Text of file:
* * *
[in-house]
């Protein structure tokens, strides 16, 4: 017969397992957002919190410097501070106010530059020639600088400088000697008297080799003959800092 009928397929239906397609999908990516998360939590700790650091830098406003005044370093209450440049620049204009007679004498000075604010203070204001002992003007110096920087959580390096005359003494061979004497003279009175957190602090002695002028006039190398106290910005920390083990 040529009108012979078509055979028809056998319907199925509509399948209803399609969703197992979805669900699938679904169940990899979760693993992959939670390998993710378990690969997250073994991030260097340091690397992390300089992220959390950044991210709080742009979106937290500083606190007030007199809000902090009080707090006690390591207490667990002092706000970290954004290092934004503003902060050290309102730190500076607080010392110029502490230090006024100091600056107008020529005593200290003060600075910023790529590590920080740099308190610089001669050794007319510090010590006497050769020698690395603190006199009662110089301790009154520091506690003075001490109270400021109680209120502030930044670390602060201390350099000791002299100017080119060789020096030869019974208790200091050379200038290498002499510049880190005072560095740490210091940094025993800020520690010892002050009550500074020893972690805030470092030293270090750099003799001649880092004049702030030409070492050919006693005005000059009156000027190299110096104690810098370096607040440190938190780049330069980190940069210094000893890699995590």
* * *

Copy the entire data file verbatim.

[in-house]
């Protein structure tokens, strides 16, 4: 017969397992957002919190410097501070106010530059020639600088400088000697008297080799003959800092 009928397929239906397609999908990516998360939590700790650091830098406003005044370093209450440049620049204009007679004498000075604010203070204001002992003007110096920087959580390096005359003494061979004497003279009175957190602090002695002028006039190398106290910005920390083990 040529009108012979078509055979028809056998319907199925509509399948209803399609969703197992979805669900699938679904169940990899979760693993992959939670390998993710378990690969997250073994991030260097340091690397992390300089992220959390950044991210709080742009979106937290500083606190007030007199809000902090009080707090006690390591207490667990002092706000970290954004290092934004503003902060050290309102730190500076607080010392110029502490230090006024100091600056107008020529005593200290003060600075910023790529590590920080740099308190610089001669050794007319510090010590006497050769020698690395603190006199009662110089301790009154520091506690003075001490109270400021109680209120502030930044670390602060201390350099000791002299100017080119060789020096030869019974208790200091050379200038290498002499510049880190005072560095740490210091940094025993800020520690010892002050009550500074020893972690805030470092030293270090750099003799001649880092004049702030030409070492050919006693005005000059009156000027190299110096104690810098370096607040440190938190780049330069980190940069210094000893890699995590």